Former Liverpool defender and BBC Sport pundit Mark Lawrenson met participants of Wigan Athletic's Extra Time Hub at Tuesday's launch event
A cup of tea and a chat can be a lifeline to some in society who feel isolated and alone.
As loneliness can grow stronger as we get older, 12 English Football League clubs are helping to bring together retired and semi-retired people in their local communities.
With Loneliness Awareness Week (17-21 June) taking place, BBC Sport went to see how two of those clubs are working to combat loneliness in older people.
'Lots of people wish they had a friend'
The initiative is designed to engage people over 55 and help them to combat loneliness and inactivity through sporting and non-sporting activities.
Sessions involve multiple activities and can take the form of indoor sports, craftwork, quizzes or even just a chat over a cup of tea.
Richard Reading attends Wigan Athletic's Extra Time Hub, along with his wife Ed, and coaches table tennis to other participants.
"There's so much that can be done by the sporting organisations and football in particular has more resources than some of the others," Reading told BBC Sport.
"Loneliness is huge for those of us on our own. I'm lucky as I have a loving wife but we know there are lot of people out there wishing they had a friend and something to do."
Studies show 42% of over-55s are inactive while the EFL Trust, who run the scheme, say their own research has found many people would like the opportunity to meet peers to feel less isolated.
Reading continued: "I've learned that we need to do more to get the older half of society out and about doing things, not just wishing they could do them.
"If they come here, they've got the facilities to do umpteen things. Once I did table tennis, badminton, short cricket, short tennis and netball all in one afternoon."
A 'win-win' for all involved
Mark Lawrenson (left) is an ambassador for the EFL Trust's Extra Time Hub project
Former Liverpool and Republic of Ireland defender and BBC Sport pundit Mark Lawrenson is an ambassador for the project and believes the effects of the scheme can reach further than just its participants.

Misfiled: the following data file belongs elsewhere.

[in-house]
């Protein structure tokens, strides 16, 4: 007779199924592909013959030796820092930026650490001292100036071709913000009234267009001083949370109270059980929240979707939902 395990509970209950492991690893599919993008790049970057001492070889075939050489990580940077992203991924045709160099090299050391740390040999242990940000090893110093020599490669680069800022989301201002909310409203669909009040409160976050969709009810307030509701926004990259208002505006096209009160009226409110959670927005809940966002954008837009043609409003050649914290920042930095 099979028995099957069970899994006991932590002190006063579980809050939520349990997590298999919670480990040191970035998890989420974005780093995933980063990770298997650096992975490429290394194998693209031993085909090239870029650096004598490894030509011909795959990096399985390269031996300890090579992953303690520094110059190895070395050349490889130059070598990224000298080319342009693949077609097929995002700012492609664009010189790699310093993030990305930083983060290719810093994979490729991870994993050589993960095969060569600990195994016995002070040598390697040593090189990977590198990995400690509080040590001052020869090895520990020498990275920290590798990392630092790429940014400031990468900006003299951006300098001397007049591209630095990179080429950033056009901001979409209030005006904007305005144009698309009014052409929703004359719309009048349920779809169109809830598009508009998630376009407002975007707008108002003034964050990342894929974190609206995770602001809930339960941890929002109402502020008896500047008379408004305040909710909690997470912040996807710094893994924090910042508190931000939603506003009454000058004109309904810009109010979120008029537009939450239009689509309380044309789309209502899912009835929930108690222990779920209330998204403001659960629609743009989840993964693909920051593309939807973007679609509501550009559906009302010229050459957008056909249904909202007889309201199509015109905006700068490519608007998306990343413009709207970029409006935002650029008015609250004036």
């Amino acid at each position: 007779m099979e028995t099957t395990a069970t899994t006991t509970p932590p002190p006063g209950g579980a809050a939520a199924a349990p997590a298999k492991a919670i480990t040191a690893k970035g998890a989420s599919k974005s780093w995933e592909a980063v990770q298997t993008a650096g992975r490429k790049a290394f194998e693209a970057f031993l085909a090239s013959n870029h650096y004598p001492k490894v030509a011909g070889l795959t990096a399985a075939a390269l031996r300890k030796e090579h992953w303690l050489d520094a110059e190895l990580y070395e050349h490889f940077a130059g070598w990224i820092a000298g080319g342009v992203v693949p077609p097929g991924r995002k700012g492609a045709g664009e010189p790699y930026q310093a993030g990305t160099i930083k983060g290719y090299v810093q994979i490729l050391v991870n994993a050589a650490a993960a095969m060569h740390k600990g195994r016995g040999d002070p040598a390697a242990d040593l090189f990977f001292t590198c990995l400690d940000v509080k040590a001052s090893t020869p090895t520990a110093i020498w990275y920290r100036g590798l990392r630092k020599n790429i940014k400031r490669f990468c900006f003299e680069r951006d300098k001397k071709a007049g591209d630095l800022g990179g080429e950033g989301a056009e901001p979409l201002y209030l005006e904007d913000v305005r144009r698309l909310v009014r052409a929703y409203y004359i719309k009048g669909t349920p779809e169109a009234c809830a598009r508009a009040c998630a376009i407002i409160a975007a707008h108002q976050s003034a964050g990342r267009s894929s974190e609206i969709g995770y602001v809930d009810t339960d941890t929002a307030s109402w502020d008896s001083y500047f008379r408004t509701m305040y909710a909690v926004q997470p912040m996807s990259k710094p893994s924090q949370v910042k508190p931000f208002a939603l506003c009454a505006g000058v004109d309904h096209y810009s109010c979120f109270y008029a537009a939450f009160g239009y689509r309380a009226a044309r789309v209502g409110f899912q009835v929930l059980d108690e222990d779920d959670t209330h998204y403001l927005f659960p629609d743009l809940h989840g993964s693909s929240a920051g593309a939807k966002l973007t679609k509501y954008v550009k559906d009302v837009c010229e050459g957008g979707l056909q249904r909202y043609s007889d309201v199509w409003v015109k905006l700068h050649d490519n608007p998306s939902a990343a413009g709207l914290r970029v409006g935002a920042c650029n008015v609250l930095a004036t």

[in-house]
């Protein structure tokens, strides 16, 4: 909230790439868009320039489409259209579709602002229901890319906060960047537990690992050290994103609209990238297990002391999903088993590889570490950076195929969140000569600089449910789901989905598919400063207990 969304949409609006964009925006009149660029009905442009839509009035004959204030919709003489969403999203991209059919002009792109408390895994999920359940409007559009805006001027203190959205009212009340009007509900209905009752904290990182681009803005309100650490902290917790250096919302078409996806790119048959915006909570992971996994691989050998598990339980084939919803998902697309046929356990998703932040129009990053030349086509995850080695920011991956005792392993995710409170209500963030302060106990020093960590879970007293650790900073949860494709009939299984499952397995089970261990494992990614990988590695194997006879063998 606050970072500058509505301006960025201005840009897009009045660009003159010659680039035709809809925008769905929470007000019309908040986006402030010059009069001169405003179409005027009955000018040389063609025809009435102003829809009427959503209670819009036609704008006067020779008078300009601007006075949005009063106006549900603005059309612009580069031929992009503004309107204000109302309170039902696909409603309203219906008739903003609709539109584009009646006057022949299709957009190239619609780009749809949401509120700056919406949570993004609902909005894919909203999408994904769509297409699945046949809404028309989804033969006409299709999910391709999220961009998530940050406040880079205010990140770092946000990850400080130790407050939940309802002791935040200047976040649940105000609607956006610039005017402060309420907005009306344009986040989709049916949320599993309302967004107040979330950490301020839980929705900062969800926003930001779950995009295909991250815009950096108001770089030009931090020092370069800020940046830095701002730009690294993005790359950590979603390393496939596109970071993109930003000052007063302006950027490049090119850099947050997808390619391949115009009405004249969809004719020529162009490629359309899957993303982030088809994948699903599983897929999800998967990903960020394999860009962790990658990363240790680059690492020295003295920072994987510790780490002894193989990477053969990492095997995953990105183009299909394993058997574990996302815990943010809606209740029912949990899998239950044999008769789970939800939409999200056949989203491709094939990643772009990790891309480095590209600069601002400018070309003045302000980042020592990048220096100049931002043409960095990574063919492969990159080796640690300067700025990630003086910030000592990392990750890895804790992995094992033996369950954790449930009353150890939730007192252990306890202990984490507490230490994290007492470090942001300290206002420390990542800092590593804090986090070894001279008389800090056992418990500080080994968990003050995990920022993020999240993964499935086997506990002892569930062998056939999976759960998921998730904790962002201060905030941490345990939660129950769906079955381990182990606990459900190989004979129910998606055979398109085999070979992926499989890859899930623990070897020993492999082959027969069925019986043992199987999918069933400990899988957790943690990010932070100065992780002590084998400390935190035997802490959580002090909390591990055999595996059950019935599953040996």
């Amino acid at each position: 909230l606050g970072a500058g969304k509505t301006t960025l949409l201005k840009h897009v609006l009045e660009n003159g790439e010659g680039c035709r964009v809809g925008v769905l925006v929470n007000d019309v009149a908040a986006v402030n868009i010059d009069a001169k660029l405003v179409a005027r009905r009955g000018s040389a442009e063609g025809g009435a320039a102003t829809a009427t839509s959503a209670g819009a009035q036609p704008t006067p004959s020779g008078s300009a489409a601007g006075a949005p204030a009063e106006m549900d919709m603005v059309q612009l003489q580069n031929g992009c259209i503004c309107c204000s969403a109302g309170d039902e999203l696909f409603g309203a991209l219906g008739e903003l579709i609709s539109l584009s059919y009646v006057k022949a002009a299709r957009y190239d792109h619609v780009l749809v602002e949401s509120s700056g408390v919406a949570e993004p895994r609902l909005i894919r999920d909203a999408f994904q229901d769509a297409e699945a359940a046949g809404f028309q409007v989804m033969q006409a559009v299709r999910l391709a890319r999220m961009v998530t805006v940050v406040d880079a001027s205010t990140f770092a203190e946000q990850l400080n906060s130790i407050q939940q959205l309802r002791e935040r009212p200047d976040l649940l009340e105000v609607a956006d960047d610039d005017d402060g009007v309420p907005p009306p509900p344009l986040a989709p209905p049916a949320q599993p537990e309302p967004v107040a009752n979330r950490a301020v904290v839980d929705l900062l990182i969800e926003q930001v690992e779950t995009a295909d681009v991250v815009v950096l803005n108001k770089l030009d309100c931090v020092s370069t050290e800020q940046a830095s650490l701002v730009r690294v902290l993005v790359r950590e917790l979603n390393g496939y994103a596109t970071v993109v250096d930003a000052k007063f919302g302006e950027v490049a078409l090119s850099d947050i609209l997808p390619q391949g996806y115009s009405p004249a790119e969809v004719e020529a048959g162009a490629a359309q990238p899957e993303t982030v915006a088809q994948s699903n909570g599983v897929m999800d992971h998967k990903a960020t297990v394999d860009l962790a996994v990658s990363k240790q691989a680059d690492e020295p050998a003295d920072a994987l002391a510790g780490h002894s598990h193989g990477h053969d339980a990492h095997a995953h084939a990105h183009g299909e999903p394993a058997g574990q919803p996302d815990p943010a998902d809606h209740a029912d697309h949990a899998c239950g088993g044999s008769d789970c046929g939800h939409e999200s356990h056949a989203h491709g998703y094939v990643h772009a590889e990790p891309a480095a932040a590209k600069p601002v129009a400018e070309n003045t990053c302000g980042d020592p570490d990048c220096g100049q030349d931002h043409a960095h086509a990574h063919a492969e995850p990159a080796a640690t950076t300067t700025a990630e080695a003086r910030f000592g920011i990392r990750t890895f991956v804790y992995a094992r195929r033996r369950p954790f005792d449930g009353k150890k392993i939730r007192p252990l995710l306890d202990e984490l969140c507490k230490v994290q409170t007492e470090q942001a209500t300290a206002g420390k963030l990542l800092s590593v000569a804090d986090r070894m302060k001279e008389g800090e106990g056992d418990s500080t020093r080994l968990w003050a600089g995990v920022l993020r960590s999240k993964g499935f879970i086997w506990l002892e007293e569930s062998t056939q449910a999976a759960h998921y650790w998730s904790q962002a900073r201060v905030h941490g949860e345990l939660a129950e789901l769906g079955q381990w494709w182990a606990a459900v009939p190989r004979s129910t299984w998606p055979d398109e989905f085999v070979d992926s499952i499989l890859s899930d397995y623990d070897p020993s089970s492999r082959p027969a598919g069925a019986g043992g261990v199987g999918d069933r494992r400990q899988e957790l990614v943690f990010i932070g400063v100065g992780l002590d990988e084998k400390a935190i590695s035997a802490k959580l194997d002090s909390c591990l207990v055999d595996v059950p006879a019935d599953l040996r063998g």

"There's hardly a person born who doesn't have problems. People can be lonely, suffer from depression, they might be overweight or have no friends," Lawrenson told BBC Sport.
"Once you get likeminded people together, you've got people who don't know anyone and all of a sudden they become mates.
"If they're going to be sporty, they could lose weight or the threat of diabetes. If they're healthier, they don't have to go to the doctors or the hospital as much so they don't have to be another burden on the National Health Service so I think it's win-win."
Making friends can get harder as time goes on and Lawrenson says initiatives such as this can help people's mental wellbeing as well as their physical health.
Lawrenson continued: "Quite a few of the people who've been here have all of a sudden got new mates. Isn't that what it's all about?
"The other thing is having something to look forward to. There's nothing worse than not doing anything all week and nobody comes to see you.
"No wonder people get depressed."
EFL clubs with Extra Time Hubs
Improving members' mental health
Tony Grimwood (second left) teaches members how to play the ukulele at Wigan Athletic's Extra Time Hub
Despite their off-field issues, Bolton Wanderers have successfully run the scheme after being chosen as one of the original clubs.
"When people retire it is common that they stay at home and don't interact as much as they would if they were in work," Carl Halliwell, activator of Bolton Wanderers' Extra Time Hub told BBC Sport.
"We want to target those people and invite them into the stadium. They don't have to be Bolton Wanderers fans, it can be anybody within the borough of Bolton, and they can come in and meet new friends and, if possible, become more active."
The 'Hubs' are part of a scheme run by the EFL Trust and funded by Sport England, with Bolton's group alone growing to 30 members in its first two months of operation.
"It's helped our attendees' mental health and the people who have attended have said they would normally stay at home and sit and watch the television and not interact with anybody," Halliwell added.
"To come in once a week with friends and speak to people has been massive. The feedback has been really good."
Tony Grimwood, another member of Wigan Athletic's Extra Time Hub, attends with his wife Jo. The couple are one of the scheme's success stories and decided to join the group soon after its inception as they wanted to make friends after moving back to Britain from Cyprus.
"Out of this, we're playing badminton on Thursdays which we couldn't do before, Jo plays netball on Mondays which she didn't do before and it's only through being here that we've done this," Grimwood told BBC Sport.
"We've now joined a badminton session just through being here and finding that we enjoy it.
"We've thrown ourselves in at the deep end in more than one scheme but this one is the only one we've stuck to."
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